By Chris Wantuck
The Sylphon Bellows Thermostat may appear complex, they are in reality so simple that overhauling them and re-using them again and again can be a good thing. Here we examine rebuilding a Sylphon Bellows Thermostat that was used extensively in the 1920's and 1930's. This type of thermostat controlled the vertical metal strips (or "shutters") that were in front of the radiator. Closing the shutters prevents air from flowing through the radiator raises the engine's coolant temperature.
When the coolant (usually an alcohol and water mixture) reaches the warm temperature, this type of thermostat, mounted at the top of the radiator, responds to the warm coolant and pushes the shutters open. The open shutters allow air to flow through the radiator, cooling the engine. The process repeats as needed, usually ending up with the shutters either being partially- to fully-open. A cross section view (Photo 1) shows how the Methyl Alcohol, when heated, produces pressure to the base of the bellows and pushes the stem upwards. The corrugated shape of the bellows pushes the stem down when the alcohol cools and pressure is reduced. Methyl Alcohol is used as it has the lowest boiling point of all of the alcohols. Photo 2 shows the three major components of the Sylphon Thermostat while Photo 3 shows an inside peek into the housing portion revealing the size and shape of the corrugated bellows and the threaded base.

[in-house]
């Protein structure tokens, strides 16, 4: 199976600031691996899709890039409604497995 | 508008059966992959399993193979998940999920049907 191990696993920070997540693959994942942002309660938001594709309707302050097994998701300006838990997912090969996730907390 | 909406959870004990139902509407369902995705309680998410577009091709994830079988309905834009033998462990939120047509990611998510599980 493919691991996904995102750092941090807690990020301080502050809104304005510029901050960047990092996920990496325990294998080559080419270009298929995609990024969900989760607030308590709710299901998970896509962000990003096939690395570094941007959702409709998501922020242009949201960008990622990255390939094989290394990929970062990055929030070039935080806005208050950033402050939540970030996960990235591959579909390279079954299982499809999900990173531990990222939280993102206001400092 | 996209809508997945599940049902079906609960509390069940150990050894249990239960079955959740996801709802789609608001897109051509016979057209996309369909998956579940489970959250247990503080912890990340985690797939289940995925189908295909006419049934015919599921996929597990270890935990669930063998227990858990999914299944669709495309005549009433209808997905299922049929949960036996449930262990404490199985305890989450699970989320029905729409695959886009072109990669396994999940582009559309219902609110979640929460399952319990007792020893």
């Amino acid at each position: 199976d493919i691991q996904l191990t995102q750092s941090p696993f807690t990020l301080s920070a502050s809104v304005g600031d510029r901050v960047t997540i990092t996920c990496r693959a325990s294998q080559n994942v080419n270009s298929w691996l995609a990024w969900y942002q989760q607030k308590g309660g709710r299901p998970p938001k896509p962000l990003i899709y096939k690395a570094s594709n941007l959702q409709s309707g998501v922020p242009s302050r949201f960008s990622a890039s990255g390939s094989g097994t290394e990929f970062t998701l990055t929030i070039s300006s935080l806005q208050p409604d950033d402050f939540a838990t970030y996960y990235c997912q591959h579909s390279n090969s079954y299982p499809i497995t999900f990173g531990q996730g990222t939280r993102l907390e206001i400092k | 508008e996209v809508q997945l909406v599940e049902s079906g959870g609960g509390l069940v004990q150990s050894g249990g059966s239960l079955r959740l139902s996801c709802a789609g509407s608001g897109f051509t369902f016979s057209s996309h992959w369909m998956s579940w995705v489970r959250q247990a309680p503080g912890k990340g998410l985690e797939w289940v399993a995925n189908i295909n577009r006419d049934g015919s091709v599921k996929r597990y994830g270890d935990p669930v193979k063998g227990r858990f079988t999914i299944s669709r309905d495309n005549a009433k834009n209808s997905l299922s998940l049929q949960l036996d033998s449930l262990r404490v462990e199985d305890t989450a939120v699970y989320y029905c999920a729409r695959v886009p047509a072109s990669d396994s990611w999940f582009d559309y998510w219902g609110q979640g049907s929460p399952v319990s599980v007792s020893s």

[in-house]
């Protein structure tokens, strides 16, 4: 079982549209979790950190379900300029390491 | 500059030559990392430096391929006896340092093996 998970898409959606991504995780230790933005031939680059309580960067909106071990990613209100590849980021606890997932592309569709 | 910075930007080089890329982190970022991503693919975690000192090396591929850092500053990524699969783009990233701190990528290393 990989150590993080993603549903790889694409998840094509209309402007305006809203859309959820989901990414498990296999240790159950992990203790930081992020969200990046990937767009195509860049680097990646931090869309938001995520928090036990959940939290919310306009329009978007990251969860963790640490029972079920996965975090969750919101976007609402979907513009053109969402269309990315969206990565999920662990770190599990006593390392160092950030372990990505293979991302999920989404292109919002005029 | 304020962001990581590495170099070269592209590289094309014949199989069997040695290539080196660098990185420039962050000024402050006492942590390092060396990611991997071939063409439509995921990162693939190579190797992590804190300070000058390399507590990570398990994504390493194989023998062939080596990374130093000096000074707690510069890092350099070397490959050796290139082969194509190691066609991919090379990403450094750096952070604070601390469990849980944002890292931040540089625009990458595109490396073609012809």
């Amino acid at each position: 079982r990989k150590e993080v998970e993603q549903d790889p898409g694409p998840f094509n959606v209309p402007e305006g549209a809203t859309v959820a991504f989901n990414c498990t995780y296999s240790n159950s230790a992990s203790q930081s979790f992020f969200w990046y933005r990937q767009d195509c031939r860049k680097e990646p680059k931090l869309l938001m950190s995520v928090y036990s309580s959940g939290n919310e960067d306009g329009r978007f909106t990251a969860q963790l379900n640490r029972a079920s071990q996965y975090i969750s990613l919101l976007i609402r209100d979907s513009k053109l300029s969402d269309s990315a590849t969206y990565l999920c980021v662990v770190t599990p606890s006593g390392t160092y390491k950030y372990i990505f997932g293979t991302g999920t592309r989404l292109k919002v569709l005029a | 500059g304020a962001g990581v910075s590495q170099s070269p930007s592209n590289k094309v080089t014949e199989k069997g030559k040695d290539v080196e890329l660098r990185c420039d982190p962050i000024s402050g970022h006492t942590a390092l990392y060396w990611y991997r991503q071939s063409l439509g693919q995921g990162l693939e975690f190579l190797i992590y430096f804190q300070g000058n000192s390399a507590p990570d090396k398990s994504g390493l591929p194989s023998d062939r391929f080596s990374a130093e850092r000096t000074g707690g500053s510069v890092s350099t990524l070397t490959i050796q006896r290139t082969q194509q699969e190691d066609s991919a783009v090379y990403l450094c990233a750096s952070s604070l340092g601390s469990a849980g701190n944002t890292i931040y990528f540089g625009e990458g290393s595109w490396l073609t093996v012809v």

Photo 1 — Cross section view of the Sylphon Bellows Thermostat. The grey colored area between the bellows wall and the outer shell illustrates the Methyl Alcohol that when heated, pushed against the base of the bellows.
Photo 2 — The three major components of the Sylphon Bellows Thermostat, left to right) the frame with stem, 2) spring, and 3) the base housing and bellows. The frame and stem are removed by unscrewing the stem from the base. Since the spring provides constant pressure, care should be taken when separating the frame (& stem) from the base housing.
Photo 3 — Inside view of the bellows portion. Note the threaded base at the bottom which holds the stem and the top of the bellows which is soldered to the housing.
Step 1. Remove the thermostat from the radiator. Remove the clevis clips and arms first and set them aside noting the orientation of each arm. Next, remove the main pin, paying close attention to the locking clip. When removing the small bolts around the flange, spring pressure may cause the bronze frame may snap forward unexpectedly. Either have a helper hold the frame until the bolts have been removed or, better, use long studs and nuts at opposite sides, which allows the unit to be slowly removed (see Photo 13 below). This will be necessary when reinstalling the thermostat, so it makes sense to use them now.